Adelaide is using its upcoming home match as another opportunity to raise awareness and money for a life-threatening and rare disease affecting children from birth.

For the second straight year, the Club is linking with international charity EB Research Partnership to help find a cure for Epidermolysis Bullosa, or EB as it is most commonly known.

The disease attacks the body’s largest organ – the skin – as well as the connective tissue and internal organs. Sufferers lack the critical proteins that bind the skin’s two layers together, which means the skin tears, blisters and shears off causing pain and disfigurement.

Everyday activities, such as eating, sleeping and walking, that most people take for granted become a source of fear and pain.

Members and fans will have the chance to donate to the cause at the Crows’ Round 21 game against Gold Coast at Adelaide Oval, as well as buy EB Research Partnership merchandise.

Former captain Rory Sloane also recently recorded an interview with Eddie Vedder, of American rock band Pearl Jam, who along with his wife Jill and a dedicated group of parents, founded the charity.

Sloane was joined by Brisbane Lions great Jonathan Brown in doing the Vedder interview which will air on Fox Footy at half-time of the match broadcast, while excerpts will also be shown on Adelaide Oval’s big screens and the Crows’ social media channels.

Crows CEO Tim Silvers said the Club’s players, coaches and staff found inspiration in the courage shown by children suffering from EB.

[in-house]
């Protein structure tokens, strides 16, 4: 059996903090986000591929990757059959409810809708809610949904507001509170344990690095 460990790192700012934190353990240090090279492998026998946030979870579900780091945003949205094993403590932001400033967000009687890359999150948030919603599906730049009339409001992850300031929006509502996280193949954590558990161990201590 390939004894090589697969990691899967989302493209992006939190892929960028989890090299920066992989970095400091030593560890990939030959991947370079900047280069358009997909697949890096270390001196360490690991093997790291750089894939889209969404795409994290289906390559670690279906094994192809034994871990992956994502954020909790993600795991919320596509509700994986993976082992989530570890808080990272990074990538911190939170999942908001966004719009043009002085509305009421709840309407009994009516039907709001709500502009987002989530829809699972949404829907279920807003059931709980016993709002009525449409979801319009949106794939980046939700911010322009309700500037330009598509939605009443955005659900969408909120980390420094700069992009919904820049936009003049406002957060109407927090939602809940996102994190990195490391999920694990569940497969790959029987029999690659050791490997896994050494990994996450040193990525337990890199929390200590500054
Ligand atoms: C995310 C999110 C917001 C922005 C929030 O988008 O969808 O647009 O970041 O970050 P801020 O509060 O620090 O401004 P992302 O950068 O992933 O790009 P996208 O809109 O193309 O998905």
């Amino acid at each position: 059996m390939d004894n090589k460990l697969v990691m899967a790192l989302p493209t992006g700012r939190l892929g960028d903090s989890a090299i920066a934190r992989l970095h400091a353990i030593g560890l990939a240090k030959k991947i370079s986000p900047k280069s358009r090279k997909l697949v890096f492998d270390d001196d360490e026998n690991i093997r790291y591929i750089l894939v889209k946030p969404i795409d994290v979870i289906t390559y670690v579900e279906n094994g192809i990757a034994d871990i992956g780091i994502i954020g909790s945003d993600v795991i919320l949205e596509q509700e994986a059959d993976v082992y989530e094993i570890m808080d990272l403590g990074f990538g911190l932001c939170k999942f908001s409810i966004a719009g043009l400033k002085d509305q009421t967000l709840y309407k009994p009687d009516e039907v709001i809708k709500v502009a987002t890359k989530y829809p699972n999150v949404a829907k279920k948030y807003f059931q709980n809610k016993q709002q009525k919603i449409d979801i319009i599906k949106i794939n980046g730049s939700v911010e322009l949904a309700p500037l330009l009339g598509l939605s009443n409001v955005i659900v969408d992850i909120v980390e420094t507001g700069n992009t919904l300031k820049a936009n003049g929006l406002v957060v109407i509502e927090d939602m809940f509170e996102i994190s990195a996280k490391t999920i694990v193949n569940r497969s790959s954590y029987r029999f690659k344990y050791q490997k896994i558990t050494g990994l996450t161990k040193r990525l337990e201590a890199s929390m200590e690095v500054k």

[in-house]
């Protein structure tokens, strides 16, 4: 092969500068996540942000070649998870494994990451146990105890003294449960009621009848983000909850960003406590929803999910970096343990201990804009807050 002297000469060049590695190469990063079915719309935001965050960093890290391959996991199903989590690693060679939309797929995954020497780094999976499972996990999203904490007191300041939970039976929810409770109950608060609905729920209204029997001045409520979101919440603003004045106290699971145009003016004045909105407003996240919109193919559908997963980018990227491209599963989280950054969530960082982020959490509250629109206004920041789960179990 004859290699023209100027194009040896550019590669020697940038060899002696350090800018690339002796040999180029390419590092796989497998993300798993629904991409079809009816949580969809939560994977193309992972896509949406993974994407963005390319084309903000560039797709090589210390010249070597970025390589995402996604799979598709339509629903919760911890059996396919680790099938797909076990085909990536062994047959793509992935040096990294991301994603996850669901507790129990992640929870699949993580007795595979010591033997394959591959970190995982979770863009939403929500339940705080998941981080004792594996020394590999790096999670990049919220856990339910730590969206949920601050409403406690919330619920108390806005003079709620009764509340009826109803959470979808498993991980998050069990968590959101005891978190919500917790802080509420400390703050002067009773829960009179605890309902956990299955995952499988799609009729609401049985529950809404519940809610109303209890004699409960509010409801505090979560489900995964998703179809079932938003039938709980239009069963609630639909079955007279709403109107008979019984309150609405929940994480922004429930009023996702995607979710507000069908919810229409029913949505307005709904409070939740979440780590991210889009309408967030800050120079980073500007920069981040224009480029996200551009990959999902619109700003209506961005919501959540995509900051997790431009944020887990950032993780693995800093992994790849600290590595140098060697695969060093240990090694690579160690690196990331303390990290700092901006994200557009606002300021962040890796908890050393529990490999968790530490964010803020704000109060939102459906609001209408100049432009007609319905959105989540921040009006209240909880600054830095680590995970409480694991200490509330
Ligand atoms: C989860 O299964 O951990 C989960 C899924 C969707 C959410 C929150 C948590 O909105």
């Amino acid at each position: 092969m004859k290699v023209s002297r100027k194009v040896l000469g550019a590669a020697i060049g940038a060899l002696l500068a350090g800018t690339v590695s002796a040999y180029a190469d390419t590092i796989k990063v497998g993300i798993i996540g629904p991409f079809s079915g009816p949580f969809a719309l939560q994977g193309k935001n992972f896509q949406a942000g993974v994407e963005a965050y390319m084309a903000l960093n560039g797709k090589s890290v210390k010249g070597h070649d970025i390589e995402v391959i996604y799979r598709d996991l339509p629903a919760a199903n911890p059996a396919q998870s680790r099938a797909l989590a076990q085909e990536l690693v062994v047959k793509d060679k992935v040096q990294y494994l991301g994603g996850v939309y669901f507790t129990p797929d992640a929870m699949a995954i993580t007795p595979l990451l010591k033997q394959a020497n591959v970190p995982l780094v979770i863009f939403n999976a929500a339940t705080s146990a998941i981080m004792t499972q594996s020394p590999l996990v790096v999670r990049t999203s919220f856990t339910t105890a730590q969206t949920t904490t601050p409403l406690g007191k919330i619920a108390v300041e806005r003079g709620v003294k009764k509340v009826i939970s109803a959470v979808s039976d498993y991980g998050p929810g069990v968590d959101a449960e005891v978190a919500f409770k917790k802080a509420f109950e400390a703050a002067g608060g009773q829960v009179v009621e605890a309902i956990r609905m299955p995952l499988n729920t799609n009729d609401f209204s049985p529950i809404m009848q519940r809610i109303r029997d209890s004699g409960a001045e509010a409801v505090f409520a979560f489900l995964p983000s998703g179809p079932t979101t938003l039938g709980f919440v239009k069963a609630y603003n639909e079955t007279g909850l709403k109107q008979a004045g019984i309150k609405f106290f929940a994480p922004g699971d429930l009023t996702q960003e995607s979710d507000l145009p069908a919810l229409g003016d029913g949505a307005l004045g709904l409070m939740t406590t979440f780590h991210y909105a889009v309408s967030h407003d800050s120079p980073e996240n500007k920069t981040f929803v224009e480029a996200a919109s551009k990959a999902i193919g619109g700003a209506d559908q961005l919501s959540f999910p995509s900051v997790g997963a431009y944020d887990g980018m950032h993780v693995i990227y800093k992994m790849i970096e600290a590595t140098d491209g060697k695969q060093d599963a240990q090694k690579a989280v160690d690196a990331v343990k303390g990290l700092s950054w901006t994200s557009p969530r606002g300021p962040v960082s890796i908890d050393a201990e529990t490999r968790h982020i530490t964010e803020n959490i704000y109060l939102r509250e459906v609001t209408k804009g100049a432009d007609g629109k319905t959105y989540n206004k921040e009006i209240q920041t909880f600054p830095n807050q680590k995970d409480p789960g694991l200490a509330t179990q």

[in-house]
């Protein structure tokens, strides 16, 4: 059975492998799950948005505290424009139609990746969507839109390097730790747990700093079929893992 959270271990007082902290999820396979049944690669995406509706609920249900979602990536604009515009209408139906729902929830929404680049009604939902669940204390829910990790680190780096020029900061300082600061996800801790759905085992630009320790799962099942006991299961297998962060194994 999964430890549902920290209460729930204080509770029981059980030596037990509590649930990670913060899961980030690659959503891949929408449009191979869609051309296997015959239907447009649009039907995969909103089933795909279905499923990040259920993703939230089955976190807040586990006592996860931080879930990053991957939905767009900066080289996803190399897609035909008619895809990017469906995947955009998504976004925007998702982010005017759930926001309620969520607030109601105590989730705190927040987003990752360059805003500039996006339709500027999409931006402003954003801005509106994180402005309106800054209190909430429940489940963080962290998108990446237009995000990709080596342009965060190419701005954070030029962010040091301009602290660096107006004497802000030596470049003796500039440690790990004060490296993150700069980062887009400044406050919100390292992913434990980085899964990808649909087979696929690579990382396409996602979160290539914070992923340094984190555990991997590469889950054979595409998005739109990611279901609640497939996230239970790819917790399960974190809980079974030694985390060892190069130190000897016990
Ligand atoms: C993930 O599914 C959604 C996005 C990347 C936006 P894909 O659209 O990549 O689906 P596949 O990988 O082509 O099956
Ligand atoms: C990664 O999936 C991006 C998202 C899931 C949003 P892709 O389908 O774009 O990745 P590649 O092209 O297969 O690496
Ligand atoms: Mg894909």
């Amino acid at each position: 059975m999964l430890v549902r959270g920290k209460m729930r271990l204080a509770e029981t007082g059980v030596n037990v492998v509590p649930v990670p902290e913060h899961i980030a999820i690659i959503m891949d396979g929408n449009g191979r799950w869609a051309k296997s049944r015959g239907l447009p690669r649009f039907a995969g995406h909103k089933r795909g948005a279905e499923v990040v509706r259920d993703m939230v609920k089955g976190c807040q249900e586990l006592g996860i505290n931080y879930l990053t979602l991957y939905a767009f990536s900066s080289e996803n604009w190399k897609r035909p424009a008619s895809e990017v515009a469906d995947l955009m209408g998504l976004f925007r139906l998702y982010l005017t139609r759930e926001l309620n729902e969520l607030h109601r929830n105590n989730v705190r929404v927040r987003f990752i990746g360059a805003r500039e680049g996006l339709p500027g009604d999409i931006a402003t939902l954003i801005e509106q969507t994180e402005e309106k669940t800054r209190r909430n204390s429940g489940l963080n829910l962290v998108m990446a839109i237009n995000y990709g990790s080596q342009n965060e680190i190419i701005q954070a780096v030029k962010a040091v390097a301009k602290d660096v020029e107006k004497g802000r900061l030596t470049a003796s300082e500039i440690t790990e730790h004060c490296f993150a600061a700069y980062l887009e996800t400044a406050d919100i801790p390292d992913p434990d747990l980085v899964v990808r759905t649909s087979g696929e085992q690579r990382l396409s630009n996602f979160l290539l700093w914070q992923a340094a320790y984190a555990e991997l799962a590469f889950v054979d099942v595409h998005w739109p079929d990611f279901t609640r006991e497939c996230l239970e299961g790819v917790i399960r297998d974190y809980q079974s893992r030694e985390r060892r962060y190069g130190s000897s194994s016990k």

“People impacted by this disease, as well as their loved ones, struggle through adversity on a daily basis,” Silvers said.

“Unfortunately, there is no cure and we want to do our part to help find one, and we admire the efforts and progress being made by the EB Research Partnership here and abroad.”

EB Research Partnership CEO Michael Hund is grateful for the Crows partnership, saying the Club is among a group of key partners doing their bit to accelerate treatments and cures.

“We are always striving to fund the most impactful science, such as the research currently being undertaken at the University of South Australia, with our overriding mission being to cure EB by 2030,” Hund said.

“Raising awareness and generating much needed funds for life-saving research among the Crows and their fans, is a critical part of this mission and the children who battle this disease inspire us with their bravery, determination and heroism.”

To learn more about EB Research Partnership’s mission and get involved, visit